Top US officials said on Sunday more steps may be needed to firm up economic recovery — including extended jobless benefits — and declined to rule out future tax increases to tame massive budget deficits.
US Treasury Secretary Timothy Geithner said the government needed to show the will to reverse deficits after the recovery and would have to make some “hard choices” about whether this may include increasing tax revenues.
“We have to bring them down to a level where the amount we’re borrowing from the world is stable at a reasonable level,” Geithner said on ABC’s This Week with George Stephanopoulos. “And that’s going to require some very hard choices. And we’re going to have to do that in a way that does not add unfairly to the burdens that the average American already faces.”
Asked if he could rule out new taxes, Geithner said: “I think what the country needs to do is to understand that we will do what it takes” to bring deficits down.
Republicans have voiced concerns about the White House’s stimulus-related spending and health care reform plans producing trillion-dollar deficits for years to come and eventually sapping US economic vitality.
“We have put trillions of additional debt on future generations of Americans,” Republican Senator John McCain said.
Top White House economic adviser Lawrence Summers later said Geithner was not laying the groundwork for tax increases, and added that none of the White House proposals would burden the middle class. But he, too, declined to rule out raising taxes as a means to control deficits.
“It’s never a good idea to absolutely rule things out no matter what, but what the president has been completely clear on is this: That he is not going to pursue any of his priorities, not health care, not energy — nothing — in ways that are primarily burdening middle-class families,” Summers said. “That is something that is not going to happen.”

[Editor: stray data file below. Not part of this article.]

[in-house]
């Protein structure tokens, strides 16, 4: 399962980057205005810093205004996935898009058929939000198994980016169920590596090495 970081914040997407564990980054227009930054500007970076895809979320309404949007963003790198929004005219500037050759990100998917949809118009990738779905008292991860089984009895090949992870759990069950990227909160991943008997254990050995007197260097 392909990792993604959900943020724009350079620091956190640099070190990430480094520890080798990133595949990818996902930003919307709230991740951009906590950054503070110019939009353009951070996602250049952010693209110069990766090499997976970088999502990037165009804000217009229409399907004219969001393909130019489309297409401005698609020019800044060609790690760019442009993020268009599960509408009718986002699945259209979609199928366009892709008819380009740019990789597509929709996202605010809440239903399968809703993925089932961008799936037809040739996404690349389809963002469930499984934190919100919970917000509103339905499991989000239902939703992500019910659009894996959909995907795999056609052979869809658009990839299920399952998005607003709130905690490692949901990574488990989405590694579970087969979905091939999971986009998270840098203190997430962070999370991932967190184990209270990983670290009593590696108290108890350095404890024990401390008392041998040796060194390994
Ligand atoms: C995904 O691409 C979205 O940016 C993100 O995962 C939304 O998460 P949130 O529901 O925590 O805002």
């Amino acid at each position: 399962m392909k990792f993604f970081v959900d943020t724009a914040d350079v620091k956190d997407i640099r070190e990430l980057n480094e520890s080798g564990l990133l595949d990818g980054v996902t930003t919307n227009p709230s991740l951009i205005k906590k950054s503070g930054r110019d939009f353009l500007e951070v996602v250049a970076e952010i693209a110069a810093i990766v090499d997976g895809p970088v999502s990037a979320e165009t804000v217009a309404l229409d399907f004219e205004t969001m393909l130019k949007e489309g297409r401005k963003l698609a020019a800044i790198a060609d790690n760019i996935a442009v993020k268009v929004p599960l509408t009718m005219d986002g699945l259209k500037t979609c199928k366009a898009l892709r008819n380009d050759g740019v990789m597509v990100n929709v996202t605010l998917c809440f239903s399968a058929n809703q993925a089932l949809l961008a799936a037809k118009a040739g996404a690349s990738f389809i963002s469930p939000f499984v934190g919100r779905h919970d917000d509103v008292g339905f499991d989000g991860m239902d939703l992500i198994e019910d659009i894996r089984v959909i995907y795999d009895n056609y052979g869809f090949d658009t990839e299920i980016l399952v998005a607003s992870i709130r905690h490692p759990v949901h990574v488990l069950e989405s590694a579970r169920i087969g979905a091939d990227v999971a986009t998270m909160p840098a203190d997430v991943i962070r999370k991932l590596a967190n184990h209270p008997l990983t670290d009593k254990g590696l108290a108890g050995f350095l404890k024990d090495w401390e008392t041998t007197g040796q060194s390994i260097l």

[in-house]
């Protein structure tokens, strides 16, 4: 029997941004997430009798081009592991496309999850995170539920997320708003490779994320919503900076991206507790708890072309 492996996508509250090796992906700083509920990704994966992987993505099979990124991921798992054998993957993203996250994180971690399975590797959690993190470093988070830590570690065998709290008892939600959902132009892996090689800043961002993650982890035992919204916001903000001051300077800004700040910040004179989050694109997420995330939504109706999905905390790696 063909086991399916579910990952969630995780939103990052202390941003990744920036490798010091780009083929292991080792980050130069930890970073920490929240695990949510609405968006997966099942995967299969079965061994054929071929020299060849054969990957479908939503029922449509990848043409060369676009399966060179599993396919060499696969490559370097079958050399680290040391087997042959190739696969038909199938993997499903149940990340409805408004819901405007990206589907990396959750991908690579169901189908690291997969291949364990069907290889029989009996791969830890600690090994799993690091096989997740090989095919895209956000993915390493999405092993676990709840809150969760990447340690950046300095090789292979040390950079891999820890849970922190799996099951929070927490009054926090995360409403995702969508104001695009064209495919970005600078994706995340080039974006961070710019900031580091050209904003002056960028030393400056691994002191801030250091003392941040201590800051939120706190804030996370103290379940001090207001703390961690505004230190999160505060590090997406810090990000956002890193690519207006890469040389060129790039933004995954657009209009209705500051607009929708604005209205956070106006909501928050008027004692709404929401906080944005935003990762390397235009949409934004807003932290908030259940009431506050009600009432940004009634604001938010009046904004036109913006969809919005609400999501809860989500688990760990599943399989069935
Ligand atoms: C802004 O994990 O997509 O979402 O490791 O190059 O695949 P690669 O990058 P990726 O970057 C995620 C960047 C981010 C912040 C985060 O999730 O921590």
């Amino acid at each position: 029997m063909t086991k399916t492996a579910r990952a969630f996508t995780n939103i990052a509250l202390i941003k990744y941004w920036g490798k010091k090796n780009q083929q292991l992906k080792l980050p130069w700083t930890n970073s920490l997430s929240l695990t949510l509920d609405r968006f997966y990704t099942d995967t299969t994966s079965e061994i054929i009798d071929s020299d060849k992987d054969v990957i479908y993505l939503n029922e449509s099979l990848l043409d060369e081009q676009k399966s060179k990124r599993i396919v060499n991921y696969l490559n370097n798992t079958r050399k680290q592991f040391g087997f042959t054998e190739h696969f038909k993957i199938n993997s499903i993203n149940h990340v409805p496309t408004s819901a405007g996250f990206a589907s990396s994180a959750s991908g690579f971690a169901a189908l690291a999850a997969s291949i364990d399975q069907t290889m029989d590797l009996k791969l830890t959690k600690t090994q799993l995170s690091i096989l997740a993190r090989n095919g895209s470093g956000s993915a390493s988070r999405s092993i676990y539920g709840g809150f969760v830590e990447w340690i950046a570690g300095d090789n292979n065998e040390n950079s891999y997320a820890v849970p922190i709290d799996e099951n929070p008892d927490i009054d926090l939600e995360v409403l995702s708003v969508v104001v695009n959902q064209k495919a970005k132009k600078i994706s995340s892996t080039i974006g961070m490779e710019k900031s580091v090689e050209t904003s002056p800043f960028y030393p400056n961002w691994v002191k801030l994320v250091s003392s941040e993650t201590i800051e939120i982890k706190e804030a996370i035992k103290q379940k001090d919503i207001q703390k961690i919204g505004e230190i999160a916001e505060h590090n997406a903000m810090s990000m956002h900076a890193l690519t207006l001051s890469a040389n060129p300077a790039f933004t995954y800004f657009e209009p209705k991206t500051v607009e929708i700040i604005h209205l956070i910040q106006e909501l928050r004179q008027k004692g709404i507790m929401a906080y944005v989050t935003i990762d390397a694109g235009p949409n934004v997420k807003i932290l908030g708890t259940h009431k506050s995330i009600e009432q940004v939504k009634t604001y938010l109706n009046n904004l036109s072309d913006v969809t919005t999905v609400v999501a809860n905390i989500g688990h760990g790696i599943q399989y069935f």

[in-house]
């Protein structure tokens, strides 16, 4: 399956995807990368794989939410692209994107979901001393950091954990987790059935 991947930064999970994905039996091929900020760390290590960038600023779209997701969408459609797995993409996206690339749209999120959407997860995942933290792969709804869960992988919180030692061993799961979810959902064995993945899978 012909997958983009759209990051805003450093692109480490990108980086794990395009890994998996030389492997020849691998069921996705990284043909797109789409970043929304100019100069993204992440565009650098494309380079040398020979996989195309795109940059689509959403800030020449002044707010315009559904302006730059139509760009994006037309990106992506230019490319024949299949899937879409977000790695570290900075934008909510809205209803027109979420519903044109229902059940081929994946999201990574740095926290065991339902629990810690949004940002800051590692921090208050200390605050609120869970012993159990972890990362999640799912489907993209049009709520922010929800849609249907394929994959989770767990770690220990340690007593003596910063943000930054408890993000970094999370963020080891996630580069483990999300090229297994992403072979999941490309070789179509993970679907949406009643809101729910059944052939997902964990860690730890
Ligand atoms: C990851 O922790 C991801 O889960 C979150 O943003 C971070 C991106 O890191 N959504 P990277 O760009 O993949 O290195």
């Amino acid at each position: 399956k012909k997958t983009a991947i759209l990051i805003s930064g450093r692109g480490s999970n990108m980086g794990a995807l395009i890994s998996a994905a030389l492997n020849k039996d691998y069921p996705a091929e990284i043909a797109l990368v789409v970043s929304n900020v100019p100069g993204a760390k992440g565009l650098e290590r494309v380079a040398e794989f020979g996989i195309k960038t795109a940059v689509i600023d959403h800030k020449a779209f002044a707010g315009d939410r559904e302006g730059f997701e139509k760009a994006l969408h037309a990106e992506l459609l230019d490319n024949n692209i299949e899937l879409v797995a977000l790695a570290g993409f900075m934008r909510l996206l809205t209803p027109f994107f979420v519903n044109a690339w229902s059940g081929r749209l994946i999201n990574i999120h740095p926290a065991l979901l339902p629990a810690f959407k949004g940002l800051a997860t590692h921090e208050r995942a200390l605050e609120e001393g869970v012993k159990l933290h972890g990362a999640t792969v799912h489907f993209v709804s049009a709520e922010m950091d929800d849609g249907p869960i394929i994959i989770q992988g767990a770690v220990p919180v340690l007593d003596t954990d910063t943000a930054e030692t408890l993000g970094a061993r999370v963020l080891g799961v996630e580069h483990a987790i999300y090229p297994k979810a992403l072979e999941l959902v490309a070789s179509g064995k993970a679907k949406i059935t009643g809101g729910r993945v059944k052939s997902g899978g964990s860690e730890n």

There were signs the economy is starting to improve, Geithner said, but “we have a ways to go” before it starts growing enough to create jobs again.
Although economic forecasters expect output to turn positive in the second half of this year, Geithner said as that happens the pace of job losses will slow materially.
“As you go into 2010, we can’t just limp out of this thing. We need to be growing robustly to make sure that the unemployment rate comes down,” Christina Romer, chairwoman of the White House Council on Economic Advisers, said on CNN.
The administration of US President Barack Obama may have to look at extending unemployment benefits toward the end of the year to deal with the jobless rate and the looming expiration of aid to more than a million unemployed.
“I think that is something that the administration and Congress are going to look very carefully,” Geithner said.
He can count on some Republican support. Republican Senator Jim DeMint of South Carolina told Fox News Sunday he would “definitely support” extension of aid to the unemployed.
Summers, asked if the US needed a second fiscal stimulus program, said the Obama administration was focused on executing the US$787 billion spending plan passed in February.
Former Federal Reserve chairman Alan Greenspan said on ABC strengthening confidence in the economy could be dashed if home prices were to take another turn downward. He said he didn’t believe that a steep drop was in store, but home prices had stabilized only temporarily.
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